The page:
With one exception, the poems do not follow standard rules for meter and line length. Among the poems in the collection are "Song of Myself", "I Sing the Body Electric", "Out of the Cradle Endlessly Rocking". Editions included Whitman's elegy to the assassinated President Abraham Lincoln, "When Lilacs Last in the Dooryard Bloom'd". Leaves of Grass was controversial during its time for its explicit sexual imagery, Whitman was subject to derision by many contemporary critics. Over time, the collection has infiltrated popular culture and been recognized as one of the central works of American poetry. Leaves of Grass has its genesis in an essay called The Poet by Ralph Waldo Emerson, published in 1844, which expressed the need for the United States to have its own new and unique poet to write about the new country's virtues and vices. Whitman, reading the essay, consciously set out to answer Emerson's call as he began working on the first edition of Leaves of Grass. Whitman, downplayed Emerson's influence, stating, "I was simmering, simmering.
On May 15, 1855, Whitman registered the title Leaves of Grass with the clerk of the United States District Court, Southern District of New Jersey, received its copyright. The first edition was published on July 4, 1855, in Brooklyn, at the printing shop of two Scottish immigrants and Andrew Rome, whom Whitman had known since the 1840s; the shop was located at Fulton Street and Cranberry Street, now the site of apartment buildings that bear Whitman's name. Whitman did much of the typesetting for the first edition himself; the book did not include the author's name, instead offered an engraving by Samuel Hollyer depicting Whitman in work clothes and a jaunty hat, arms at his side. Early advertisements for the first edition appealed to "lovers of literary curiosities" as an oddity. Sales on the book were few; the first edition was small, collecting only twelve unnamed poems in 95 pages. Whitman once said. "That would tend to induce people to take me along with them and read me in the open air: I am nearly always successful with the reader in the open air", he explained.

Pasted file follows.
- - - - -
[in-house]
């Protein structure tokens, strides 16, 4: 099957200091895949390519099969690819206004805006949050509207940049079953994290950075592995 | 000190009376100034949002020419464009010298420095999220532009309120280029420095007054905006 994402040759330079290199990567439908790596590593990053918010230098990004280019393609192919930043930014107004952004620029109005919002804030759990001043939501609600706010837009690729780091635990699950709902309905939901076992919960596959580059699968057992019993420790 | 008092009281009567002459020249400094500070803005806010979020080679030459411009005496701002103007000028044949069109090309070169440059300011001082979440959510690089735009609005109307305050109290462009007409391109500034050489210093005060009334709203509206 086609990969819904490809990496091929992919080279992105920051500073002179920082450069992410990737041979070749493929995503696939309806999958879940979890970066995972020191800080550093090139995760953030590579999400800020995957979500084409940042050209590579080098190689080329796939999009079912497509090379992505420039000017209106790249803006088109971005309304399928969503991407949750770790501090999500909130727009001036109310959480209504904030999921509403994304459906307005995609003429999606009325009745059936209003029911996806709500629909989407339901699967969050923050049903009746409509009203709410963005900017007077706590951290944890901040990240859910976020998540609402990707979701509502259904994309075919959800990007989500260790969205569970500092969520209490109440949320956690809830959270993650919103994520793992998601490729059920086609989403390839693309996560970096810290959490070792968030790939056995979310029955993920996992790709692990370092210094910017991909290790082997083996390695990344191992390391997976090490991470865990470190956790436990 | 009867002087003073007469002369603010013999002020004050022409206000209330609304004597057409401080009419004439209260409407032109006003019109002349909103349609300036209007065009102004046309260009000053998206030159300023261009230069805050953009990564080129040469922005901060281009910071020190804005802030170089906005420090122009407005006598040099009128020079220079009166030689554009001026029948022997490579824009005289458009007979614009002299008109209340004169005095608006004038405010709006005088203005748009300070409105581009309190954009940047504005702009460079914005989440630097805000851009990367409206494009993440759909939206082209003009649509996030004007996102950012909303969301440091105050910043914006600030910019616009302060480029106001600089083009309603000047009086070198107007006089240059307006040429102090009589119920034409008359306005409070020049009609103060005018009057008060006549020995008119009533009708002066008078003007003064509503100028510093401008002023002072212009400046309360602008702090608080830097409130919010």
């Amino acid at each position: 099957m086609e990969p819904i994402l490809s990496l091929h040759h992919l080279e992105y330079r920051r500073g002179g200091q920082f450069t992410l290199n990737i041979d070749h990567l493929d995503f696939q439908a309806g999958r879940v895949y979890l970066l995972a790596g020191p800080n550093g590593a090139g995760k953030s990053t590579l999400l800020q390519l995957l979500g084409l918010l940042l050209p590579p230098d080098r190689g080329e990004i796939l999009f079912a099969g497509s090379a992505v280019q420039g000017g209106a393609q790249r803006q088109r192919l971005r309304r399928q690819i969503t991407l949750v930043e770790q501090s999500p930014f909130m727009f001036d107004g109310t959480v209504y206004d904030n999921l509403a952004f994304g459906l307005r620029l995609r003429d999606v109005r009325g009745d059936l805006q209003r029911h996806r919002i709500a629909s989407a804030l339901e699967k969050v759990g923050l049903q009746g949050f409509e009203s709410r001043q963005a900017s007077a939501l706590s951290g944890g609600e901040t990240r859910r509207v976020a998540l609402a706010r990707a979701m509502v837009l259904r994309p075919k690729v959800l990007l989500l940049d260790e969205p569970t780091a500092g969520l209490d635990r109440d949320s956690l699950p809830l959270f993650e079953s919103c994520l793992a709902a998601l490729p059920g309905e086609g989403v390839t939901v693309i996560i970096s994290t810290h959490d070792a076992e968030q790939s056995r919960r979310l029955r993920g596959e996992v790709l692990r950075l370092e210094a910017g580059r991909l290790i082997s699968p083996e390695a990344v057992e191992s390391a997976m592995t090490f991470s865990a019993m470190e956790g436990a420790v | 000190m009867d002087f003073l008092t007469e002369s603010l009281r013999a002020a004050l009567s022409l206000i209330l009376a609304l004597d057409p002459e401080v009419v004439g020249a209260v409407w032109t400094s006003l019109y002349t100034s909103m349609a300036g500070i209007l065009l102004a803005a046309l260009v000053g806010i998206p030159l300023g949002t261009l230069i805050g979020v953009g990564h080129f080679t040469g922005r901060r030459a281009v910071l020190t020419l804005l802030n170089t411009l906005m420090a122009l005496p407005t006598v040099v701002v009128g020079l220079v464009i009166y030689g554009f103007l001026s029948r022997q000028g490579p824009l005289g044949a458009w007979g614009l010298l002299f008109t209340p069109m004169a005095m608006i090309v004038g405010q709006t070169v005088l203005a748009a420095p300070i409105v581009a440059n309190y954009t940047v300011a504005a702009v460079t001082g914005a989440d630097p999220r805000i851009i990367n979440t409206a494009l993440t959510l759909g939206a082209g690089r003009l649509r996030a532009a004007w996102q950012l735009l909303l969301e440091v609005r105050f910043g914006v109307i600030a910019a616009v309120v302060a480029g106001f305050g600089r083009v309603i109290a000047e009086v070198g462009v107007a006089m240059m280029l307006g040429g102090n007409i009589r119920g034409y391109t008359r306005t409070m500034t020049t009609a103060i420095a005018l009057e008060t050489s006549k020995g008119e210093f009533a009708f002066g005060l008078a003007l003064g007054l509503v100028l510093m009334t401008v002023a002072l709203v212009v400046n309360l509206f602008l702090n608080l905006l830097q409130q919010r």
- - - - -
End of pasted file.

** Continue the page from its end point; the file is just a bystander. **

About 800 were printed. The only American library known to have purchased a copy of the first edition was in Philadelphia; the poems of the first edition, which were given titles in issues, were "Song of Myself", "A Song for Occupations", "To Think of Time", "The Sleepers", "I Sing the Body Electric", "Faces", "Song of the Answerer", "Europe: The 72d and 73d Years of These States", "A Boston Ballad", "There Was a Child Went Forth", "Who Learns My Lesson Complete?", "Great Are the Myths". The title Leaves of Grass was a pun. "Grass" was a term given by publishers to works of minor value, "leaves" is another name for the pages on which they were printed. Whitman sent a copy of the first edition of Leaves of Grass to Emerson, who had inspired its creation. In a letter to Whitman, Emerson wrote, "I find it the most extraordinary piece of wit and wisdom America has yet contributed." He went on, "I am happy in reading it, as great power makes us happy." There have been held to be either six or nine editions of Leaves of Grass, the count depending on how they are distinguished.
Scholars who hold that an edition is an new set of type will count the 1855, 1856, 1860, 1867, 1871–72, 1881 printings. Others add in the 1876, 1888–89, 1891–92 releases, it was Emerson's positive response to the first edition that inspired Whitman to produce a much-expanded second edition in 1856, now 384 pages with a cover price of a dollar. This edition included a phrase from Emerson's letter, printed in gold leaf: "I Greet You at the Beginning of a Great Career." Emerson took offense that this letter was made public and became more critical of the work. The publishers of the 1860 edition and Eldridge, declared bankruptcy shortly after its publication and were unable to pay Whitman. "In regard to money matters", they wrote, "we are short ourselves and it is quite impossible to send the sum". Whitman received only $250, the original plates made their way to Boston publisher Horace Wentworth; when the 456-page book was issued, Whitman said, "It is quite'odd', of course", referring to its appearance: it was bound in orange cloth with symbols like a rising sun with nine spokes of light